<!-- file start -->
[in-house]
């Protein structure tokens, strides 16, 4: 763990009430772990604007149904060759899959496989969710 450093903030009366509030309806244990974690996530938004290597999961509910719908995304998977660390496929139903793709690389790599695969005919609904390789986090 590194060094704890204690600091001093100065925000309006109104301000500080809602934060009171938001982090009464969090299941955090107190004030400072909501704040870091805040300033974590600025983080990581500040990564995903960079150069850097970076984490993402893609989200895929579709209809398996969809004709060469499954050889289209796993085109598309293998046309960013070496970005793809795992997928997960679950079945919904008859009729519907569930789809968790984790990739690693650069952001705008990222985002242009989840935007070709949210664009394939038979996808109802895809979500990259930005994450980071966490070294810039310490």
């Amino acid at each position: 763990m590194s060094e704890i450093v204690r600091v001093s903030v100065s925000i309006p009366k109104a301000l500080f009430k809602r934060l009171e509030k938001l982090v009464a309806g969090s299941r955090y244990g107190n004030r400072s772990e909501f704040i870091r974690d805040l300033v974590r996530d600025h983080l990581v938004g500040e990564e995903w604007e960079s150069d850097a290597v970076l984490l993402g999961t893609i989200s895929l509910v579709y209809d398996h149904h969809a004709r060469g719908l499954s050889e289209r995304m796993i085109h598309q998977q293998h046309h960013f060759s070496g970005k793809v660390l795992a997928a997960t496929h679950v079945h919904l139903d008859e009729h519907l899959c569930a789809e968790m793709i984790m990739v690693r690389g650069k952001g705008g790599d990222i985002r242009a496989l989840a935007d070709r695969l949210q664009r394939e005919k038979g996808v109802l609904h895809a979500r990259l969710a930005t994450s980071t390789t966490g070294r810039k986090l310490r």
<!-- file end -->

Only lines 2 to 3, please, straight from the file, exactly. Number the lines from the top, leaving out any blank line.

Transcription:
């Protein structure tokens, strides 16, 4: 763990009430772990604007149904060759899959496989969710 450093903030009366509030309806244990974690996530938004290597999961509910719908995304998977660390496929139903793709690389790599695969005919609904390789986090 590194060094704890204690600091001093100065925000309006109104301000500080809602934060009171938001982090009464969090299941955090107190004030400072909501704040870091805040300033974590600025983080990581500040990564995903960079150069850097970076984490993402893609989200895929579709209809398996969809004709060469499954050889289209796993085109598309293998046309960013070496970005793809795992997928997960679950079945919904008859009729519907569930789809968790984790990739690693650069952001705008990222985002242009989840935007070709949210664009394939038979996808109802895809979500990259930005994450980071966490070294810039310490």
């Amino acid at each position: 763990m590194s060094e704890i450093v204690r600091v001093s903030v100065s925000i309006p009366k109104a301000l500080f009430k809602r934060l009171e509030k938001l982090v009464a309806g969090s299941r955090y244990g107190n004030r400072s772990e909501f704040i870091r974690d805040l300033v974590r996530d600025h983080l990581v938004g500040e990564e995903w604007e960079s150069d850097a290597v970076l984490l993402g999961t893609i989200s895929l509910v579709y209809d398996h149904h969809a004709r060469g719908l499954s050889e289209r995304m796993i085109h598309q998977q293998h046309h960013f060759s070496g970005k793809v660390l795992a997928a997960t496929h679950v079945h919904l139903d008859e009729h519907l899959c569930a789809e968790m793709i984790m990739v690693r690389g650069k952001g705008g790599d990222i985002r242009a496989l989840a935007d070709r695969l949210q664009r394939e005919k038979g996808v109802l609904h895809a979500r990259l969710a930005t994450s980071t390789t966490g070294r810039k986090l310490r």